(* B H)

Yemeni SEC warns against COVID-19 massive spread in Taiz

Taiz is risking a massive spread of COVID-19, spokesman for the Supreme Emergency Committee (SEC) warned on Thursday after the Yemeni southwestern city had run out of testing solutions provided by WHO and due to lack of daily statistic updates on the virus.
"The lack of day-to-day statistics means cut of testing and other medical supplies to the governorate," Dr. Ahmed al-Haj, also director of Taiz central lab, added on Facebook.
Throughout three days, the SEC has received 260 reports and calls from different districts of Taiz governorate, he wrote.
However, he said "105 samples for coronavirus-suspected cases were not tested or dealt with, because of absence of solutions.
"We cannot respond or take samples and PCR tests to define the pandemic course, neither we can refer cases to isolation centers since the tests' stock finished," he added.
The SEC's lack of daily updates gives seriously negative signs to stakeholders and makes people overlook preventive precautions, while the cut of medical supplies and absence of solutions confused healthcare workers and would lead to wider spread of the pandemic, Haj said.
According to its latest statistics, Taiz has recorded 204 cases infected with COVID-19 including 48 deaths and 22 recoveries.

(* B H)

Yemen's healthcare system is collapsing under conflict and coronavirus

Five years of conflict in Yemen has resulted in a shattered healthcare system and widespread malnourishment. On top of this crisis, Covid-19 has been surging through the country.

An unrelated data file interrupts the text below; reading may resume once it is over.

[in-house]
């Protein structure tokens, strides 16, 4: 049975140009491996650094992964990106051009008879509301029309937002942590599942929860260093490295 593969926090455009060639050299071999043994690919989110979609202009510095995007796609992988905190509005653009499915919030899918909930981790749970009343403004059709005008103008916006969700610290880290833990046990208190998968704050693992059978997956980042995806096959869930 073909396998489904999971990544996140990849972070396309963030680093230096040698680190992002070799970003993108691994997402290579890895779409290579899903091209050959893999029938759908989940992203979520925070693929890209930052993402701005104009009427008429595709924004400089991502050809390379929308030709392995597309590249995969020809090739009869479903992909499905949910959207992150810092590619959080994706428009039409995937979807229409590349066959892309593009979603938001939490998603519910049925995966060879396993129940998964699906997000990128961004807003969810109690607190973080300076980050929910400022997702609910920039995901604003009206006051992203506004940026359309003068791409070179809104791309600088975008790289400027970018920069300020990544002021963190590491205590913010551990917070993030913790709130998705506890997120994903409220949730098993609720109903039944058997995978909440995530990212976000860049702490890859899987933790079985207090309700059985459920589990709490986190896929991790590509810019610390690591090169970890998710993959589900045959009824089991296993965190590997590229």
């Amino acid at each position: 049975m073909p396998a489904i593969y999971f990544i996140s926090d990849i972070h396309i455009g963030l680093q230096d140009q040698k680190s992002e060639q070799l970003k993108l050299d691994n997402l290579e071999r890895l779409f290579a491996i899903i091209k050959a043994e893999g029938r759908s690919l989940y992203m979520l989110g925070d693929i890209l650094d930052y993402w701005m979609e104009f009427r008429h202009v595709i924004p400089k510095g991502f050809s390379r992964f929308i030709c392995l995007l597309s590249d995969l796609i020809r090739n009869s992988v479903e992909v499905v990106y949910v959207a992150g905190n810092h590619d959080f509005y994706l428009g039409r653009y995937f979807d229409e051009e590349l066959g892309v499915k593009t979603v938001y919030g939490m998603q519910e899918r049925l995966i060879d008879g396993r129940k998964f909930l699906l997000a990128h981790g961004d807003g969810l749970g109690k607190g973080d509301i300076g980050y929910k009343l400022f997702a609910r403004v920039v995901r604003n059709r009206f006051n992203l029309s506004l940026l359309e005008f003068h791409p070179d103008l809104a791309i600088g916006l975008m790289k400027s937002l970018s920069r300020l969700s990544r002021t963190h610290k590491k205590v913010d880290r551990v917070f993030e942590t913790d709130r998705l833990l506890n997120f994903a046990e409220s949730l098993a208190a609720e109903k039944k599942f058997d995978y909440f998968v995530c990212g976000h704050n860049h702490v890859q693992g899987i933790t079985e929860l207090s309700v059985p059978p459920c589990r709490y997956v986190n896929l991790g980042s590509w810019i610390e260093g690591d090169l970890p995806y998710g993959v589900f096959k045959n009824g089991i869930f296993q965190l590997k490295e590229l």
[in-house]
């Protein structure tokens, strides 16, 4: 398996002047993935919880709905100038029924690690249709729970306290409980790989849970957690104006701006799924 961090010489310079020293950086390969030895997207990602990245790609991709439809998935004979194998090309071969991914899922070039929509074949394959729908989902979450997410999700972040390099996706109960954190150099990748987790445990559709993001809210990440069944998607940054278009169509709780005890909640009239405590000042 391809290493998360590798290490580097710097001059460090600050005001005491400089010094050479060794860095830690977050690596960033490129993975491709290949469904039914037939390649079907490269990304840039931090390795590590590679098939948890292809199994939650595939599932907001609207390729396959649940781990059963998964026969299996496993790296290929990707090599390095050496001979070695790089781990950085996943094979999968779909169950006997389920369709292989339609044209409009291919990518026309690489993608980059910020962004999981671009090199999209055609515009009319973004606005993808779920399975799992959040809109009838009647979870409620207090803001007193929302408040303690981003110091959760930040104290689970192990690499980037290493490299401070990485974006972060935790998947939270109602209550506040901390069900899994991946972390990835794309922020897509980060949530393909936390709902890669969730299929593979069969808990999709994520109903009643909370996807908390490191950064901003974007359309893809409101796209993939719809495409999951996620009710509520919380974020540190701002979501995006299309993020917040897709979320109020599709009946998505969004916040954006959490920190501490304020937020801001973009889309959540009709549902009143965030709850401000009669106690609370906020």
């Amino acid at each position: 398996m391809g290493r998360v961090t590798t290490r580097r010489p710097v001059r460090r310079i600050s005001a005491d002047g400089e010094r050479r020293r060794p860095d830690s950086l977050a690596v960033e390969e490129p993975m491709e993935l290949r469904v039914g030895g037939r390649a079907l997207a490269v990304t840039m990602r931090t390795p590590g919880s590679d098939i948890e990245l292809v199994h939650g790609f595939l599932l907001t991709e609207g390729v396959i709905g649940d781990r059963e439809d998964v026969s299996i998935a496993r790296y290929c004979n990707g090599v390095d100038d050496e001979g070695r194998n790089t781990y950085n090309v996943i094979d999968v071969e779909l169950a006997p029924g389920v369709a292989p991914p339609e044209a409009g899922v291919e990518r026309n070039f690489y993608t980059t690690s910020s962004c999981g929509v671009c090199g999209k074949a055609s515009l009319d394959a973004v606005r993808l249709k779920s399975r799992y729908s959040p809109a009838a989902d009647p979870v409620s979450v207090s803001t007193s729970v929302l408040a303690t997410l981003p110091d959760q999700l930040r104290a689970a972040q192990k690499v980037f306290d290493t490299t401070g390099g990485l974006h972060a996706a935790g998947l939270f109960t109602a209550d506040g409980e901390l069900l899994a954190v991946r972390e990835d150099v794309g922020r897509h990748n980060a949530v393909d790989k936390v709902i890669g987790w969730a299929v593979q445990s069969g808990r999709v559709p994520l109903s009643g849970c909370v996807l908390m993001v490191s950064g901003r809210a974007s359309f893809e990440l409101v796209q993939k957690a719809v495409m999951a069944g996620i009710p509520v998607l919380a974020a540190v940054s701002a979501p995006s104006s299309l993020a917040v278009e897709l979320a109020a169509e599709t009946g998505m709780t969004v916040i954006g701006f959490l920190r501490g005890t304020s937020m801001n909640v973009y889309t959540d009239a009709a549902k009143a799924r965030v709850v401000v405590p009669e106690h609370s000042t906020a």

Research from the London School of Hygiene and Tropical Medicine found infections in the middle-Eastern country may have reached one million. The same study projects a worst-case scenario of up to 85,000 deaths.

So, what is being done to help Yemen and how did this crisis unfold?

As a result of the conflict, Yemen is the Arab world's poorest country. The UN has warned that coronavirus is currently surging throughout the country, largely due to inadequate testing capabilities and a health system in disarray.

The UN itself is struggling for funds - this month, its humanitarian appeal for Yemen fell $1 billion short of what aid agencies needed.

Multinational corporations have teamed up with a struggling UN to bolster Yemen's healthcare system.

(* B H)

Film: Yemen Is Facing the World's Worst Humanitarian Crisis, Then Coronavirus Came

The WHO estimates that at best, at least half of Yemen could be infected with the coronavirus and could become the worst manifestation of the virus because of the country’s depleted healthcare system. At least half of the hospitals there are not fully functional, with less than 1000 ventilators and ICU beds across the country, according to the WHO.

(* B H P)

Coronavirus: Yemen facing humanitarian crisis as rebels reportedly hide scale of outbreak

Doctors in northern Yemen have received threats against disclosing the true number of deaths